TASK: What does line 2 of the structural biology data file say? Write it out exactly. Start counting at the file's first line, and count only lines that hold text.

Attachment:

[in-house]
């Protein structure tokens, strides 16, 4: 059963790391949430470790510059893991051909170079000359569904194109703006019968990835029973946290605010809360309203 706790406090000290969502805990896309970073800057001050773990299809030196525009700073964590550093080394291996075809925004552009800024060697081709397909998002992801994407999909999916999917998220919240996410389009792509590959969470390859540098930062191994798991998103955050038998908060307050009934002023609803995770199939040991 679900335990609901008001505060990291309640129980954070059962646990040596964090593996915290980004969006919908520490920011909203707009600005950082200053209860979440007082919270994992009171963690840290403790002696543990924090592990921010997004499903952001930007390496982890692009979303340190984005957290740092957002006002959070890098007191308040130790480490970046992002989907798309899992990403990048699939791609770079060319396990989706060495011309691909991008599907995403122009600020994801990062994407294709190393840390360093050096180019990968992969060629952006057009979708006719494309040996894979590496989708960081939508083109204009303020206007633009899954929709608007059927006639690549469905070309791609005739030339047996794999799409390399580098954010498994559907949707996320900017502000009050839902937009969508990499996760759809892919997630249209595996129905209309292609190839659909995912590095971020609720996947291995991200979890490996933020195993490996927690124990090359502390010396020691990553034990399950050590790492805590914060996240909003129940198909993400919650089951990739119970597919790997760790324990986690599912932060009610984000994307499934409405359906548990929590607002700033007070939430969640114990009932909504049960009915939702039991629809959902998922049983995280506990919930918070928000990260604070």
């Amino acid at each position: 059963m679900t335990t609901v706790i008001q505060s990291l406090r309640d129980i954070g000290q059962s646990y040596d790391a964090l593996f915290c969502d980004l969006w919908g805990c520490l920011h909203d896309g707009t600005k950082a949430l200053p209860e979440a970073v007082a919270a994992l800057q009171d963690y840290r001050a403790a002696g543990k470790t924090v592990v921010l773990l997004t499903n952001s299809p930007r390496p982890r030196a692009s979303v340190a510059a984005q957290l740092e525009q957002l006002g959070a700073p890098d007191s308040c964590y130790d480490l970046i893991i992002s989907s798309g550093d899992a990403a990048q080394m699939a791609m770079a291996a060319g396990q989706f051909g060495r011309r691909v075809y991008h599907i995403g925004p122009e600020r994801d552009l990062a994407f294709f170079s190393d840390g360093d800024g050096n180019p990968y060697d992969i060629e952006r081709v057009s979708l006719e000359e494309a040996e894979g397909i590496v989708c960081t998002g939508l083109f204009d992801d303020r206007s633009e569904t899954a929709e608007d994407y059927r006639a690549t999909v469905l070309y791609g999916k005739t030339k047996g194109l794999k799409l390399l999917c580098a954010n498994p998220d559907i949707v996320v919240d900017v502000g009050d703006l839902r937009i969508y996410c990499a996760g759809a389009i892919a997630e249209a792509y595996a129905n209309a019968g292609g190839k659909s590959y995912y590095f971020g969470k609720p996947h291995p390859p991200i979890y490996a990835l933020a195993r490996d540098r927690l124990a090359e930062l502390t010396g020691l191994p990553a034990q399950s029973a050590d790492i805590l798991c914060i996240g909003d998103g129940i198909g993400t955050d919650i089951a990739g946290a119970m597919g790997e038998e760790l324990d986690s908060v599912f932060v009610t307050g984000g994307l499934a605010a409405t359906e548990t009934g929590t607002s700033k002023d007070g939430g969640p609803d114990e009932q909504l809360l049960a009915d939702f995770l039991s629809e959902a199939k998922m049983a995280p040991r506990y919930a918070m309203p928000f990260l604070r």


């Protein structure tokens, strides 16, 4: 059963790391949430470790510059893991051909170079000359569904194109703006019968990835029973946290605010809360309203 706790406090000290969502805990896309970073800057001050773990299809030196525009700073964590550093080394291996075809925004552009800024060697081709397909998002992801994407999909999916999917998220919240996410389009792509590959969470390859540098930062191994798991998103955050038998908060307050009934002023609803995770199939040991 679900335990609901008001505060990291309640129980954070059962646990040596964090593996915290980004969006919908520490920011909203707009600005950082200053209860979440007082919270994992009171963690840290403790002696543990924090592990921010997004499903952001930007390496982890692009979303340190984005957290740092957002006002959070890098007191308040130790480490970046992002989907798309899992990403990048699939791609770079060319396990989706060495011309691909991008599907995403122009600020994801990062994407294709190393840390360093050096180019990968992969060629952006057009979708006719494309040996894979590496989708960081939508083109204009303020206007633009899954929709608007059927006639690549469905070309791609005739030339047996794999799409390399580098954010498994559907949707996320900017502000009050839902937009969508990499996760759809892919997630249209595996129905209309292609190839659909995912590095971020609720996947291995991200979890490996933020195993490996927690124990090359502390010396020691990553034990399950050590790492805590914060996240909003129940198909993400919650089951990739119970597919790997760790324990986690599912932060009610984000994307499934409405359906548990929590607002700033007070939430969640114990009932909504049960009915939702039991629809959902998922049983995280506990919930918070928000990260604070």